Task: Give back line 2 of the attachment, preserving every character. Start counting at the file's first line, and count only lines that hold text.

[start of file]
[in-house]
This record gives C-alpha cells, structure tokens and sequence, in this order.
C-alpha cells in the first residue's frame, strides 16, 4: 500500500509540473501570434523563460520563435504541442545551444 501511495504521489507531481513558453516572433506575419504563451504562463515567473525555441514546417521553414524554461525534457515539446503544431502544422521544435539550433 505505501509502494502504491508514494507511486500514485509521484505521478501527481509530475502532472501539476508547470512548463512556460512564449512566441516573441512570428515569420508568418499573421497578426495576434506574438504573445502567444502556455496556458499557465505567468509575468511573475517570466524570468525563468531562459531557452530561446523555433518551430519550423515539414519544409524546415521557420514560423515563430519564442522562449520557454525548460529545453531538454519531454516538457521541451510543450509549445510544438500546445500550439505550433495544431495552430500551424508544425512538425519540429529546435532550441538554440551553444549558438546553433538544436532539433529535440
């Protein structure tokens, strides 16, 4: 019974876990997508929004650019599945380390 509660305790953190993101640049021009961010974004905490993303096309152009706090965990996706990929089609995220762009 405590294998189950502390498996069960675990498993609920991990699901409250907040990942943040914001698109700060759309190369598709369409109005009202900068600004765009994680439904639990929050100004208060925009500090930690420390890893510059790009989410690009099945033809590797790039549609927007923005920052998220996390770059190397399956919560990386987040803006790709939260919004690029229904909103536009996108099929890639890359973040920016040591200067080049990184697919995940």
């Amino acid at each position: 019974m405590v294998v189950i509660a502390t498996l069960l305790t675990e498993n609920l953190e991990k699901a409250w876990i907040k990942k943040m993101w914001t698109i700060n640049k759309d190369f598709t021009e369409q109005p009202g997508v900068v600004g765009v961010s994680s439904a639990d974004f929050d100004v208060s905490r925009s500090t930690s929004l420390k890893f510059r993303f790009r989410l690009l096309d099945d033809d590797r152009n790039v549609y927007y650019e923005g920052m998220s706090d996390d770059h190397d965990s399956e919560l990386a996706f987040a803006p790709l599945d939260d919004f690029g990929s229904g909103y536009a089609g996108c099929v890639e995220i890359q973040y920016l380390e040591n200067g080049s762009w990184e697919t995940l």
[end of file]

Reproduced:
This record gives C-alpha cells, structure tokens and sequence, in this order.